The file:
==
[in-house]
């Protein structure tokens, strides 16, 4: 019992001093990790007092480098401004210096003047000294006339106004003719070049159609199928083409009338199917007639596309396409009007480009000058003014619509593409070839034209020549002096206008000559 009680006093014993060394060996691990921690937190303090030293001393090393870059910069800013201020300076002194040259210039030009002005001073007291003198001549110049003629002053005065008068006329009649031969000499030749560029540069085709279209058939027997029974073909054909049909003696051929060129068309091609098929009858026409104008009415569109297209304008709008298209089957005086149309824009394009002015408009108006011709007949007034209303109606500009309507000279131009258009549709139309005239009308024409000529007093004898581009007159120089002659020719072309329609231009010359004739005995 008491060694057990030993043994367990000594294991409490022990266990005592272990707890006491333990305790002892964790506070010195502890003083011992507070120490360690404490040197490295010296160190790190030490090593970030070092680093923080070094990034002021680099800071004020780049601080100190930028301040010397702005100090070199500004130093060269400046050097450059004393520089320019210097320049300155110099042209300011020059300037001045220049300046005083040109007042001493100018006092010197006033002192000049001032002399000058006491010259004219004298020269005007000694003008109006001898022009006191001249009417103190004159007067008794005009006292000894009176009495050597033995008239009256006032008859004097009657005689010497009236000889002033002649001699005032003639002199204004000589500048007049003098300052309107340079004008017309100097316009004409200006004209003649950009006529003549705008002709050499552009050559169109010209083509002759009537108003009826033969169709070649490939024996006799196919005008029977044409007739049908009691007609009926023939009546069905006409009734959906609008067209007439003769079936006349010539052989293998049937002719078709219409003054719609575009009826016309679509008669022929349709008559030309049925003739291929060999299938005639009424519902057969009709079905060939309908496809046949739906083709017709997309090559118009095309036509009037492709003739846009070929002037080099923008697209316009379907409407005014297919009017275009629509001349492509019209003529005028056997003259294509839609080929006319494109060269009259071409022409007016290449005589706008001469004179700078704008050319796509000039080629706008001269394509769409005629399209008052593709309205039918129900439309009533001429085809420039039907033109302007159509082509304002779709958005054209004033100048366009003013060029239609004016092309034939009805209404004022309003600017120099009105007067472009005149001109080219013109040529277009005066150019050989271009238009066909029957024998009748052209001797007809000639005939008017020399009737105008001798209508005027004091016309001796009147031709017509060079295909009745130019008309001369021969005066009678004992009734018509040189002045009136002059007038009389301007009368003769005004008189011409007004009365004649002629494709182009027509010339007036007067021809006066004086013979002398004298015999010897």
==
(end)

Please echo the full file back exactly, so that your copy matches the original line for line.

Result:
[in-house]
């Protein structure tokens, strides 16, 4: 019992001093990790007092480098401004210096003047000294006339106004003719070049159609199928083409009338199917007639596309396409009007480009000058003014619509593409070839034209020549002096206008000559 009680006093014993060394060996691990921690937190303090030293001393090393870059910069800013201020300076002194040259210039030009002005001073007291003198001549110049003629002053005065008068006329009649031969000499030749560029540069085709279209058939027997029974073909054909049909003696051929060129068309091609098929009858026409104008009415569109297209304008709008298209089957005086149309824009394009002015408009108006011709007949007034209303109606500009309507000279131009258009549709139309005239009308024409000529007093004898581009007159120089002659020719072309329609231009010359004739005995 008491060694057990030993043994367990000594294991409490022990266990005592272990707890006491333990305790002892964790506070010195502890003083011992507070120490360690404490040197490295010296160190790190030490090593970030070092680093923080070094990034002021680099800071004020780049601080100190930028301040010397702005100090070199500004130093060269400046050097450059004393520089320019210097320049300155110099042209300011020059300037001045220049300046005083040109007042001493100018006092010197006033002192000049001032002399000058006491010259004219004298020269005007000694003008109006001898022009006191001249009417103190004159007067008794005009006292000894009176009495050597033995008239009256006032008859004097009657005689010497009236000889002033002649001699005032003639002199204004000589500048007049003098300052309107340079004008017309100097316009004409200006004209003649950009006529003549705008002709050499552009050559169109010209083509002759009537108003009826033969169709070649490939024996006799196919005008029977044409007739049908009691007609009926023939009546069905006409009734959906609008067209007439003769079936006349010539052989293998049937002719078709219409003054719609575009009826016309679509008669022929349709008559030309049925003739291929060999299938005639009424519902057969009709079905060939309908496809046949739906083709017709997309090559118009095309036509009037492709003739846009070929002037080099923008697209316009379907409407005014297919009017275009629509001349492509019209003529005028056997003259294509839609080929006319494109060269009259071409022409007016290449005589706008001469004179700078704008050319796509000039080629706008001269394509769409005629399209008052593709309205039918129900439309009533001429085809420039039907033109302007159509082509304002779709958005054209004033100048366009003013060029239609004016092309034939009805209404004022309003600017120099009105007067472009005149001109080219013109040529277009005066150019050989271009238009066909029957024998009748052209001797007809000639005939008017020399009737105008001798209508005027004091016309001796009147031709017509060079295909009745130019008309001369021969005066009678004992009734018509040189002045009136002059007038009389301007009368003769005004008189011409007004009365004649002629494709182009027509010339007036007067021809006066004086013979002398004298015999010897």